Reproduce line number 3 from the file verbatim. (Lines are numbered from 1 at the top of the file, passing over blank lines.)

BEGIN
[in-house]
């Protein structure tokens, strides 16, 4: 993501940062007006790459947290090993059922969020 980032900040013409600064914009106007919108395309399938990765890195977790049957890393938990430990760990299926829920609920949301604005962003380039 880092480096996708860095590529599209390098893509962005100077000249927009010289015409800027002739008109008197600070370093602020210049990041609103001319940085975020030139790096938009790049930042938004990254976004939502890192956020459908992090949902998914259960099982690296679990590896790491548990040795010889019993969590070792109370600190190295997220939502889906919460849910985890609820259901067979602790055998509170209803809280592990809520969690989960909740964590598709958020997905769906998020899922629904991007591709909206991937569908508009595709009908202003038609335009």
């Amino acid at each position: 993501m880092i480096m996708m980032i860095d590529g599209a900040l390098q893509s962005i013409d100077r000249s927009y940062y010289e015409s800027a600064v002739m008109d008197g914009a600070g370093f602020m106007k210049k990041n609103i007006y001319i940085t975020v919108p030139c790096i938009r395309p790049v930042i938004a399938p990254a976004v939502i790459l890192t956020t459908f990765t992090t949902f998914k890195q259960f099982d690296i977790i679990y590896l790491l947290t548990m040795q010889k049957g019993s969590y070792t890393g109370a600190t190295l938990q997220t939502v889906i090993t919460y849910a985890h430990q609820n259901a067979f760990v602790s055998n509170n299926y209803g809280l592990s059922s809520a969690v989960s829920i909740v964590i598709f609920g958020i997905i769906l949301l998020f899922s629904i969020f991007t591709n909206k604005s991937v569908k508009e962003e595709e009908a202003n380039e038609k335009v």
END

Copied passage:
């Amino acid at each position: 993501m880092i480096m996708m980032i860095d590529g599209a900040l390098q893509s962005i013409d100077r000249s927009y940062y010289e015409s800027a600064v002739m008109d008197g914009a600070g370093f602020m106007k210049k990041n609103i007006y001319i940085t975020v919108p030139c790096i938009r395309p790049v930042i938004a399938p990254a976004v939502i790459l890192t956020t459908f990765t992090t949902f998914k890195q259960f099982d690296i977790i679990y590896l790491l947290t548990m040795q010889k049957g019993s969590y070792t890393g109370a600190t190295l938990q997220t939502v889906i090993t919460y849910a985890h430990q609820n259901a067979f760990v602790s055998n509170n299926y209803g809280l592990s059922s809520a969690v989960s829920i909740v964590i598709f609920g958020i997905i769906l949301l998020f899922s629904i969020f991007t591709n909206k604005s991937v569908k508009e962003e595709e009908a202003n380039e038609k335009v």